NOBLESVILLE, Ind. – Students at Noblesville West Middle School are in class for the final day of the school year just a week after a gunman opened fire.
All week long, school officials have done their best to keep students at ease, focusing on team building and counseling.
“The focus was on counseling and team building. It was important for students, parents and staff to be back in the building and to be together before summer break. It has been helpful to our healing,” a district spokesperson said.
Seventh grade science teacher Jason Seaman was in class this week to support the students in his second period science class who witnessed the shooting. He is being hailed a hero, and doing well despite being shot three times while disarming the shooter.
He spoke publicly about the attack for the first time on Monday. “I’m still processing much of what has happened, but I can say with absolute certainty that I am proud to be a Miller,” Seaman said.
Students said seeing Seaman back and interacting with students was inspirational.
"I thought honestly that he wouldn’t come back because of what happened. But it’s amazing that he came back, and he’s showing us that it’s OK and even I came back from what happened to me,” 7th grader Kylie Cook said.
Cook added that she found the format for the week's classes to be more therapeutic for students. Adding that the experience went a long way towards allowing students to feel like life was returning to "normal," and that they could feel more at ease before the next school year.
"People would still think about what happened on Friday, and it would just end up playing over and over again in their head and it wouldn’t be the normal school and fun and being able to be a kid," she said.
Missing from the class picture is 13-year-old Ella Whistler who is still recovering after getting shot multiple times. Her family says she is improving, and she is no longer in critical condition.
On Thursday, Noblesville Schools sent a note to parents telling them that the district would be examining their safety protocols heading into the next school year. Parents like Lisa Duell say the district needs to make sure that all options are on the table.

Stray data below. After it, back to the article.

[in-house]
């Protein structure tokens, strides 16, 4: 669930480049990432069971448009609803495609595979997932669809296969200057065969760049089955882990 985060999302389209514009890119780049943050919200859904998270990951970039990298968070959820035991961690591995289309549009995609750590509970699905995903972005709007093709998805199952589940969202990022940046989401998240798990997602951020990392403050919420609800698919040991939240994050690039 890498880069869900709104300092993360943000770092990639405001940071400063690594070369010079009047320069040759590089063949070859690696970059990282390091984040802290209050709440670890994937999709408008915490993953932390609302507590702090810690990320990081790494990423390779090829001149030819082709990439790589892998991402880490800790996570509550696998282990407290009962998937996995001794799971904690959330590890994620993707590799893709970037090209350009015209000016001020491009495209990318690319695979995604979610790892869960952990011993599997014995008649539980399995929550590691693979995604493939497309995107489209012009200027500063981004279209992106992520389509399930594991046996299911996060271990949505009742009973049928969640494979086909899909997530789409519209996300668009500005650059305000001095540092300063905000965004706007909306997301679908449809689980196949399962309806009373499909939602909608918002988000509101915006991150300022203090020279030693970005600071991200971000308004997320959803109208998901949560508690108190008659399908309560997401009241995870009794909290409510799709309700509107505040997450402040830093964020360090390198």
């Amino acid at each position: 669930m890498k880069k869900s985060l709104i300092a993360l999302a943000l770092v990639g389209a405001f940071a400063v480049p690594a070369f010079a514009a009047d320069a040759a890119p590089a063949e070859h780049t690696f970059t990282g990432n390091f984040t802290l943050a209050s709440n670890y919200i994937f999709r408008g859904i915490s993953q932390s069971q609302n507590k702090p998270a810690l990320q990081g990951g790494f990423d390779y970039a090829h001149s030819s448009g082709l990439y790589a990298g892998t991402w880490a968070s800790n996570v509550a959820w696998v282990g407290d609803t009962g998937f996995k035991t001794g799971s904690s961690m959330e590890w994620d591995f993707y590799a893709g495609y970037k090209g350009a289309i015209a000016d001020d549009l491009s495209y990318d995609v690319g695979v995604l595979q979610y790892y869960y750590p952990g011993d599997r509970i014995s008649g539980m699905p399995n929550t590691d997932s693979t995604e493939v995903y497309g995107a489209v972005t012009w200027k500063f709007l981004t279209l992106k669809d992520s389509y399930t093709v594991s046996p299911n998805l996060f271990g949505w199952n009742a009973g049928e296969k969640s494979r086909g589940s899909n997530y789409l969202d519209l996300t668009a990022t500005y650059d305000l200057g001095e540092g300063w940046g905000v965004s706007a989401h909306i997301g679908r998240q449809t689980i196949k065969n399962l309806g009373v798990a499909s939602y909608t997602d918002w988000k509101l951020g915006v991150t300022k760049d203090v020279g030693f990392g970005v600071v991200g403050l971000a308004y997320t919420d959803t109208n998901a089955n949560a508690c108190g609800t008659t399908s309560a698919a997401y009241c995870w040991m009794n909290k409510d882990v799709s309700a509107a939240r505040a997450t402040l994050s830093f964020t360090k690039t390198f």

"We’re definitely unified in the fact that we all want something done, but we want it to be meaningful," Duell said.
Duell is a leader with the school safety advocacy group Saving Our Students. Prior to the shooting, she says her group had been begging the district to improve safety at its schools.
Duell says one of her biggest concerns is that the district employs the use of portable trailers as classrooms outside some of its schools. She went on to say the trailers are too exposed and don't offer the protection for the students inside that a brick and mortar building does.
"The district along with state and local officials need to focus on providing more resources for teachers, staff and resource officers district wide," she said. “Clearly we can do much more, because no teacher of ours should ever have to step in front of a bullet..ever."
Duell says the amount of support she and her group have received from those in, and outside of the community has been overwhelming.
One of those supporters is Max Schachter, the father of Alex Schachter who was killed during the shooting at the Marjory Stoneman Douglass High School in Parkland, Florida.
Schachter created the "Safe Schools for Alex" campaign, which supports the efforts of a nationwide school safety commission and a school safety implementation model.
"We don’t want another Parkland, we don’t want another Santa Fe, so if there’s anything we can do to make your school safe, I’m certainly all for it," Schachter said.
Schachter says he and his campaign plan on helping Noblesville parents and school safety advocates put pressure on local and state leaders to help secure schools.
“ I certainly hope that the school board and that police chief does everything that they can to make sure that that school is safe and when school starts up next year this cannot happen again," he said.